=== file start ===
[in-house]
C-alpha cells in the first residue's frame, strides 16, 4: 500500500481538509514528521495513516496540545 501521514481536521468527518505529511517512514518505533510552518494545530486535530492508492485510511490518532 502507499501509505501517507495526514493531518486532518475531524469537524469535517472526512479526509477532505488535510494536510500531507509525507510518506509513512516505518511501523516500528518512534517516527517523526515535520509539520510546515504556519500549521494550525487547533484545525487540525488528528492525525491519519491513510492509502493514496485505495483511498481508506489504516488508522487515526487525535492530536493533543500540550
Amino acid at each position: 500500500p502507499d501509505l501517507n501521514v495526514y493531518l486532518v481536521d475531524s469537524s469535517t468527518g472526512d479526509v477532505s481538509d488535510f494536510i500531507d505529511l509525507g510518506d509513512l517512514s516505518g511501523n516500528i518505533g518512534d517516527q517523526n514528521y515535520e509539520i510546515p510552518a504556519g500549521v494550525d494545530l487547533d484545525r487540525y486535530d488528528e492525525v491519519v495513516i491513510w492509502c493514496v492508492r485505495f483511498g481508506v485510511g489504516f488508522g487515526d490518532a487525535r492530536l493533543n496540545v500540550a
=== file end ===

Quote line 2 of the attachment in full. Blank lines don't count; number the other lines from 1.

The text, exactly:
C-alpha cells in the first residue's frame, strides 16, 4: 500500500481538509514528521495513516496540545 501521514481536521468527518505529511517512514518505533510552518494545530486535530492508492485510511490518532 502507499501509505501517507495526514493531518486532518475531524469537524469535517472526512479526509477532505488535510494536510500531507509525507510518506509513512516505518511501523516500528518512534517516527517523526515535520509539520510546515504556519500549521494550525487547533484545525487540525488528528492525525491519519491513510492509502493514496485505495483511498481508506489504516488508522487515526487525535492530536493533543500540550